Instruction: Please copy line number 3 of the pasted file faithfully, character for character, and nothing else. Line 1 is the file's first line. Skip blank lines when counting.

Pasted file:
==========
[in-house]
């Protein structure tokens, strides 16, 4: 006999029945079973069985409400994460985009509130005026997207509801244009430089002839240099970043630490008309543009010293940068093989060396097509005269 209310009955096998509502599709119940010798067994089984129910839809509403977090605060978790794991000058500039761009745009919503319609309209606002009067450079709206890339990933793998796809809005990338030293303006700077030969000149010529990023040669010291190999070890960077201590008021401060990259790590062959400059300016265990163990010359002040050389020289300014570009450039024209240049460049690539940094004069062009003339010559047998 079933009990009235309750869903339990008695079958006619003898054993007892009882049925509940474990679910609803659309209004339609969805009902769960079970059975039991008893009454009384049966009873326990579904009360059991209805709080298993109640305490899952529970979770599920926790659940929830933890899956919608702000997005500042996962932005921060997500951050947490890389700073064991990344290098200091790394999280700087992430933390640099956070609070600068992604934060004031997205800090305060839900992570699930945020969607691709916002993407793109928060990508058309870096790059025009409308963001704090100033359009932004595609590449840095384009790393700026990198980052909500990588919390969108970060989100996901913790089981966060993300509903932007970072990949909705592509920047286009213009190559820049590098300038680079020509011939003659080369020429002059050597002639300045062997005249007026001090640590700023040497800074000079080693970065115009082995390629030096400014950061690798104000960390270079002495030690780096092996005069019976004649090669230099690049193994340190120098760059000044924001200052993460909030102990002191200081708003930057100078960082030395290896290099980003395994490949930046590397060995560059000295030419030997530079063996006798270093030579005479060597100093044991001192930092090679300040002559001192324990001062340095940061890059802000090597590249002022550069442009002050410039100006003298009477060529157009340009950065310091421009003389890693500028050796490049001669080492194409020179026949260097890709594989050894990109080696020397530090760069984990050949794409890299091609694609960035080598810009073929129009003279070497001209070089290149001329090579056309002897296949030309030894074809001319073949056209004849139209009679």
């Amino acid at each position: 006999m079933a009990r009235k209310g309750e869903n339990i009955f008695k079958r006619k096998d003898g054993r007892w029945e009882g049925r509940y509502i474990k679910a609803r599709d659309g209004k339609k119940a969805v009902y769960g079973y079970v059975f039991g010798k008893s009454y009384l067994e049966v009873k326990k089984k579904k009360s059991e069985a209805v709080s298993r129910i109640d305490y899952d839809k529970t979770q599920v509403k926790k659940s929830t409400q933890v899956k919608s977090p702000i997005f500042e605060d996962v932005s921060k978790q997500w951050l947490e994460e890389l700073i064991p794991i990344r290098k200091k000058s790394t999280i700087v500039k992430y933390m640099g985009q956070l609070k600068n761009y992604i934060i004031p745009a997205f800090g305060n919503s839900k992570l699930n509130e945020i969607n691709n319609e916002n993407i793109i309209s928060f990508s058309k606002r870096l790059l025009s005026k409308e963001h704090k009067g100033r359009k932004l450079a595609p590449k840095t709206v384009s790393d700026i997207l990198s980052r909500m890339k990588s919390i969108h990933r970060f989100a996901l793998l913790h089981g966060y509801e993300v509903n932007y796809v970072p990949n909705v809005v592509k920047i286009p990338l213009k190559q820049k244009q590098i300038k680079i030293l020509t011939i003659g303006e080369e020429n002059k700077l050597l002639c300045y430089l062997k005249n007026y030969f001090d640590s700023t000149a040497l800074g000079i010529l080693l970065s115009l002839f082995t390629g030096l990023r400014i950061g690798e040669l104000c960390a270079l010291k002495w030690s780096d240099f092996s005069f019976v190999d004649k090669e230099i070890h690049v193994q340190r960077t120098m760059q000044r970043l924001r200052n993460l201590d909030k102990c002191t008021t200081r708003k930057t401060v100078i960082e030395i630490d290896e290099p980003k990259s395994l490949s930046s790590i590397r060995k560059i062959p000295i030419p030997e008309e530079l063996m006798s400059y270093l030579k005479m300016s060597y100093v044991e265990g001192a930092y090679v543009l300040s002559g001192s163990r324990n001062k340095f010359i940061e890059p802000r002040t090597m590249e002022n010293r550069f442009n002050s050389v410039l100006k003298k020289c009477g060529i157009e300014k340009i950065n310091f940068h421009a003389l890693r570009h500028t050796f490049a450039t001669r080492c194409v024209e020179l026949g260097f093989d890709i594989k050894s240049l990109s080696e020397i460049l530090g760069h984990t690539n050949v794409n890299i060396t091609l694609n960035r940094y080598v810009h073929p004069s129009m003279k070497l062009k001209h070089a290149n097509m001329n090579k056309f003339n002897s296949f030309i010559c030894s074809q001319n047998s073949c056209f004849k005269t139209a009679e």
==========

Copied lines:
């Amino acid at each position: 006999m079933a009990r009235k209310g309750e869903n339990i009955f008695k079958r006619k096998d003898g054993r007892w029945e009882g049925r509940y509502i474990k679910a609803r599709d659309g209004k339609k119940a969805v009902y769960g079973y079970v059975f039991g010798k008893s009454y009384l067994e049966v009873k326990k089984k579904k009360s059991e069985a209805v709080s298993r129910i109640d305490y899952d839809k529970t979770q599920v509403k926790k659940s929830t409400q933890v899956k919608s977090p702000i997005f500042e605060d996962v932005s921060k978790q997500w951050l947490e994460e890389l700073i064991p794991i990344r290098k200091k000058s790394t999280i700087v500039k992430y933390m640099g985009q956070l609070k600068n761009y992604i934060i004031p745009a997205f800090g305060n919503s839900k992570l699930n509130e945020i969607n691709n319609e916002n993407i793109i309209s928060f990508s058309k606002r870096l790059l025009s005026k409308e963001h704090k009067g100033r359009k932004l450079a595609p590449k840095t709206v384009s790393d700026i997207l990198s980052r909500m890339k990588s919390i969108h990933r970060f989100a996901l793998l913790h089981g966060y509801e993300v509903n932007y796809v970072p990949n909705v809005v592509k920047i286009p990338l213009k190559q820049k244009q590098i300038k680079i030293l020509t011939i003659g303006e080369e020429n002059k700077l050597l002639c300045y430089l062997k005249n007026y030969f001090d640590s700023t000149a040497l800074g000079i010529l080693l970065s115009l002839f082995t390629g030096l990023r400014i950061g690798e040669l104000c960390a270079l010291k002495w030690s780096d240099f092996s005069f019976v190999d004649k090669e230099i070890h690049v193994q340190r960077t120098m760059q000044r970043l924001r200052n993460l201590d909030k102990c002191t008021t200081r708003k930057t401060v100078i960082e030395i630490d290896e290099p980003k990259s395994l490949s930046s790590i590397r060995k560059i062959p000295i030419p030997e008309e530079l063996m006798s400059y270093l030579k005479m300016s060597y100093v044991e265990g001192a930092y090679v543009l300040s002559g001192s163990r324990n001062k340095f010359i940061e890059p802000r002040t090597m590249e002022n010293r550069f442009n002050s050389v410039l100006k003298k020289c009477g060529i157009e300014k340009i950065n310091f940068h421009a003389l890693r570009h500028t050796f490049a450039t001669r080492c194409v024209e020179l026949g260097f093989d890709i594989k050894s240049l990109s080696e020397i460049l530090g760069h984990t690539n050949v794409n890299i060396t091609l694609n960035r940094y080598v810009h073929p004069s129009m003279k070497l062009k001209h070089a290149n097509m001329n090579k056309f003339n002897s296949f030309i010559c030894s074809q001319n047998s073949c056209f004849k005269t139209a009679e």